All Ages

The Most Embarrassing Family Vacation Moments Ever (and What We Learned From Them)

See recent posts by Cynthia J. Drake

We had just settled into our booth at the popular Jewish deli we had been looking forward all week during our Florida vacation. A steaming bowl of matzo ball soup was on its way, my then-2 year-old was happily sipping on chocolate milk.

And that’s when the vomiting began.

I’ll spare you the gory details, but after we cleared our booth and tried to avoid the horrified gazes from the diners adjacent to us, the only thing I could think of as I hurdled toward the bathroom with our upchucking toddler was: “We will never show our faces in here again.” And: “I really wanted to try a latke.”

I wish I could say that was our worst embarrassing family vacation moment (or the only time one of our kids has thrown up in public), but neither would be true. We’ve been traveling with our boys since they were just a few months old, and for all the walks of shame we have encountered over the years, we refuse to stop taking our little ones out in public. Nor should you.

Because what doesn’t kill you (and only merely mortally embarrasses you) makes you stronger, right? Here’s what happened, and what we learned.

No Diaper, No Problem

We were on our first family cruise with our 18-month-old and my husband and I had done what we considered to be a diligent job of packing all the various carry-ons, diaper bags and checked bags.

As we boarded our ship, we could feel our stress melting away. Except when we got to our stateroom, we made the belated realization that neither of us had included any diapers in the bags that we had with us. Our checked bags were still a few hours from being delivered to our room … and what was that telltale smell emanating from our kid’s diaper?

In a move that MacGyver could appreciate, we took care of his dirty diaper and fashioned a baby toga for him out of a towel. We also crossed our fingers and pleaded with the gods of potty training that he’d be fine until the diapers arrived. He was, and we had some priceless toga baby photos in the meantime.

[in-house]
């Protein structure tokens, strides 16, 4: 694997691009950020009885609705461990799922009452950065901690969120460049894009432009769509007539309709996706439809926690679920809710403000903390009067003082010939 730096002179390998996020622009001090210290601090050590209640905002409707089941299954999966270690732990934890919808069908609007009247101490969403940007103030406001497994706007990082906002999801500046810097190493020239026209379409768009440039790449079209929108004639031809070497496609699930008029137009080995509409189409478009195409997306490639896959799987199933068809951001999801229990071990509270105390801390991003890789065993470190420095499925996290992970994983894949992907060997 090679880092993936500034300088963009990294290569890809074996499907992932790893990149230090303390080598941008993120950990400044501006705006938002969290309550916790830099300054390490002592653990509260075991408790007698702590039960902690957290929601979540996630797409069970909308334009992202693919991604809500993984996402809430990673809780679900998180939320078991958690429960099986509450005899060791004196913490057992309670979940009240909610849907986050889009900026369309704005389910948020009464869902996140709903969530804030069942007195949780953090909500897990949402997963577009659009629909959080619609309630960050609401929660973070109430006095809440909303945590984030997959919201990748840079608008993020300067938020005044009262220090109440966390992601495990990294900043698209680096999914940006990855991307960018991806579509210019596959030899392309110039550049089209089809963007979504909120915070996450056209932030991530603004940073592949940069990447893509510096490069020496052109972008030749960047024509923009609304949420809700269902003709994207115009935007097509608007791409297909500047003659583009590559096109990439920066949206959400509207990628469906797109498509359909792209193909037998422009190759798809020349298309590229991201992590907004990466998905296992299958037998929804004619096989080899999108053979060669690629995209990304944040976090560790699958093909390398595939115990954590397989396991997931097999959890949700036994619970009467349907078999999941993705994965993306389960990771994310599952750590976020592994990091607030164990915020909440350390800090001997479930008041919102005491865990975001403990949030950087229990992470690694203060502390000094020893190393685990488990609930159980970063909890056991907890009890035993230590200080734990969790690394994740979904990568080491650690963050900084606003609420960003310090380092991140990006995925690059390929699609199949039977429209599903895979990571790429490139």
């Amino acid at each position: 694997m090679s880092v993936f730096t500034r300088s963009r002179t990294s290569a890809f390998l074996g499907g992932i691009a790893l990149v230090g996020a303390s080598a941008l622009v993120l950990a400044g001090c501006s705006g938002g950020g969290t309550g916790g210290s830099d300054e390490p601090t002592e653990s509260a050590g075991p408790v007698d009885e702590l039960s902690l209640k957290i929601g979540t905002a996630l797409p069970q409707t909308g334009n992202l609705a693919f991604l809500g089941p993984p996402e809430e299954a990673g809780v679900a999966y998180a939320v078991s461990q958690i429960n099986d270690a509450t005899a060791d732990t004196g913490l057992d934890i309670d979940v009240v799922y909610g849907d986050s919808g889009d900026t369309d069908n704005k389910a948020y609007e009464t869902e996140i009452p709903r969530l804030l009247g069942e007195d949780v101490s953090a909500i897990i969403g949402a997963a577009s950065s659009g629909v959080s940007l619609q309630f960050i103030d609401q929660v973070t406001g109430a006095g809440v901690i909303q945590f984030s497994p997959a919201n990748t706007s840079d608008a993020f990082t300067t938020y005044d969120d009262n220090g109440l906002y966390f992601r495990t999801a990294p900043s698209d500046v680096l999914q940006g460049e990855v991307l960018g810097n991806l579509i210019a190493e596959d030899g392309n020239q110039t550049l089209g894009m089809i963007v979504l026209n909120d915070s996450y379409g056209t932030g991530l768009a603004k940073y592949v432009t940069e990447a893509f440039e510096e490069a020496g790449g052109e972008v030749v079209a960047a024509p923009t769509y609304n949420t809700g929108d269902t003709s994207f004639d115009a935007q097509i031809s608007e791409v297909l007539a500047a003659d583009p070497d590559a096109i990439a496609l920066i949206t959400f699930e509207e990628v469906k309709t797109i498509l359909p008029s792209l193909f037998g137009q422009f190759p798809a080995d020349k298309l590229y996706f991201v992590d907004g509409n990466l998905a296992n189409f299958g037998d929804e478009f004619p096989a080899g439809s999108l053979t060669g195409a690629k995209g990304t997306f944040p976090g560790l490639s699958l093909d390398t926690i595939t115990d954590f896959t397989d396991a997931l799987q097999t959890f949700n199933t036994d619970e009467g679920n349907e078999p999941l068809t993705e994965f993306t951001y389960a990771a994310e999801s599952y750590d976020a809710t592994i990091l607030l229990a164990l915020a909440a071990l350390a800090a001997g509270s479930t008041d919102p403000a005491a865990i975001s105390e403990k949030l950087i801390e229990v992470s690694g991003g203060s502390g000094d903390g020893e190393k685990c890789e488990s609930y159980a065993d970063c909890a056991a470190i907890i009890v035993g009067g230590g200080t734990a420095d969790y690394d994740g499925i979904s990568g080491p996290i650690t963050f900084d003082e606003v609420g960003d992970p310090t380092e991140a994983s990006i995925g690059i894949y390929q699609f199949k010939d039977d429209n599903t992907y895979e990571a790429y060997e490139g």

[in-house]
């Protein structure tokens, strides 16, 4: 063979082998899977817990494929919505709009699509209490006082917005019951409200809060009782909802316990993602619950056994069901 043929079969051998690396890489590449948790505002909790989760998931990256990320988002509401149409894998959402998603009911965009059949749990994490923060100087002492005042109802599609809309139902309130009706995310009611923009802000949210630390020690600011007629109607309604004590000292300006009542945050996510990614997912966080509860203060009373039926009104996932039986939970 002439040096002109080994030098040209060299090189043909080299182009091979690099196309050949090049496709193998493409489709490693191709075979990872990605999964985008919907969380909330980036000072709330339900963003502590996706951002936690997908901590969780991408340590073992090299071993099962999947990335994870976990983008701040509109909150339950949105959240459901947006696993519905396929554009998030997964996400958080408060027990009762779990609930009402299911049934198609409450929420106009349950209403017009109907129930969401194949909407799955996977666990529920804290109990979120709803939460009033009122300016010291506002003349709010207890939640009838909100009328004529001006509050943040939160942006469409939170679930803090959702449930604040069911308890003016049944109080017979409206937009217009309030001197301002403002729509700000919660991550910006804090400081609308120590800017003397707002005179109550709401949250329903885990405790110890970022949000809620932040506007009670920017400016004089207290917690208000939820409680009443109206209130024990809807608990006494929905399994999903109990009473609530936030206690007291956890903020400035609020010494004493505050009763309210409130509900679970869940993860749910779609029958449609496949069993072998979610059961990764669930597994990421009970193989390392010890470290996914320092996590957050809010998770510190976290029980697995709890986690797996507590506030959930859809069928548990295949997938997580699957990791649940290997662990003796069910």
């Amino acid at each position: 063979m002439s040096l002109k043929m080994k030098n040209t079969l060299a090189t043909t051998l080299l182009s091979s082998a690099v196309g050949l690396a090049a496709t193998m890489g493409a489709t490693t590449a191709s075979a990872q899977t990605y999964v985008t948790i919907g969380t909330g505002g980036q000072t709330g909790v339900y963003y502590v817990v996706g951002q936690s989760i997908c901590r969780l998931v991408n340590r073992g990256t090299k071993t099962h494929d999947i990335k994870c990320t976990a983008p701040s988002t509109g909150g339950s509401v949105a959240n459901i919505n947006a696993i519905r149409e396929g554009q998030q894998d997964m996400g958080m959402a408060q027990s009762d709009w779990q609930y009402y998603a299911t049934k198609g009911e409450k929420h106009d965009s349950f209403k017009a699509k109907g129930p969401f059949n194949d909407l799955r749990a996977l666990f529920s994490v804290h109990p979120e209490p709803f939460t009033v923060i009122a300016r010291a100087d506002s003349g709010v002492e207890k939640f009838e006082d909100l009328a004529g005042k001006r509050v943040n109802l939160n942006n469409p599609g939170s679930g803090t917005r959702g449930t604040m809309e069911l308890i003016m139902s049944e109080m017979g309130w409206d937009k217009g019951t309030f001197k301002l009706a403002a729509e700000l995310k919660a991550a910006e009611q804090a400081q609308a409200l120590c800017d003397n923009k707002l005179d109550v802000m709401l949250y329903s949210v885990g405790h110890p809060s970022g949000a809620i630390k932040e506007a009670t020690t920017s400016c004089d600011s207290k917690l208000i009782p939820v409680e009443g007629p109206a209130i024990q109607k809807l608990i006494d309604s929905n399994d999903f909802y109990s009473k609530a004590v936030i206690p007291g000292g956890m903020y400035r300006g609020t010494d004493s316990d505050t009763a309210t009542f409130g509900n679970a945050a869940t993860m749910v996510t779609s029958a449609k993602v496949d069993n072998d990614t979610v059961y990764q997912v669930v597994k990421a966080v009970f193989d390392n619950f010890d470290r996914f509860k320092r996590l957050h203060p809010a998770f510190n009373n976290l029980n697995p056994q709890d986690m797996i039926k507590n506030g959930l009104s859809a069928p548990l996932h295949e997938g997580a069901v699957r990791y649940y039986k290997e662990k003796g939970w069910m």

Lesson Learned
You can never be 100-percent prepared, 100-percent of the time when it comes to kids. Interestingly enough, on a more recent cruise, we came perilously close to running out of diapers again. By now, you are probably thinking we are the least prepared parents in the world. We found that being able to laugh it off, come up with ingenious solutions – and even putting the word out for help (on the most recent trip, the on-board nursery came to the rescue) will go far.

Bringing the Noise

I don’t know if you’ve heard, but kids scream on airplanes occasionally.

It seems to have become a hot-button topic among travelers – particularly the ones who have the luxury of putting in their little earphones, reclining their seats and ignoring the world around them, while the rest of us work on willing the plane to reach warp speed and get us home.

If I seem a little raw, it’s only because I am still recovering from the Dreadful Transatlantic Flight of 2012, when our little angel screamed off and on for the 12-hour flight from Barcelona.

Look, I totally get that a screaming kid is annoying. But I also know that the person that is likely most vexed from the whole experience is the mom or dad, who are going out of their way to do airplane acrobatics and reinventing “Itsy Bitsy Spider” in every possible way to keep that child quiet.

Lesson Learned
Nowadays on flights when I hear a meltdown churning back in 29E, I wave down the flight attendant and order Mom a glass of wine. It’s my way of saying, “I’ve been there, and I see you. This will pass, and hopefully public vomiting won’t follow.”

Rocky Mountain, Why?

Last summer, I took my oldest son on a little pre-kindergarten getaway in Colorado, just the two of us. Everything was going swell. We were driving across the state taking in the sights, singing silly songs and making memories.

And then suddenly and quite inexplicably, I found myself lost in the middle of Rocky Mountain National Park in thick summer traffic that was crawling ever so slowly. I was reasonably sure that the main artery through the park would eventually lead me to where I needed to go, but I had no idea how long it would take to get there. I didn’t have a map, my cell phone was losing both its GPS signal and its battery, and my son was starting to get hungry (guess how many snacks this prepared parent had packed?).

I pulled over to the side of the road and asked a few tourists if they could confirm whether I was on the right path. They gave me some very tentative information about a visitor center at the summit, and I kept going and hoping for the best.

I have never been so excited to see bathrooms, electrical outlets, food and RANGERS (shoutout to the Alpine Visitors Center rangers).

Lesson Learned
I have since learned about downloading maps when I’m offline. And I’m more confident in asking for help from strangers (and believing in the best when the going gets tough).

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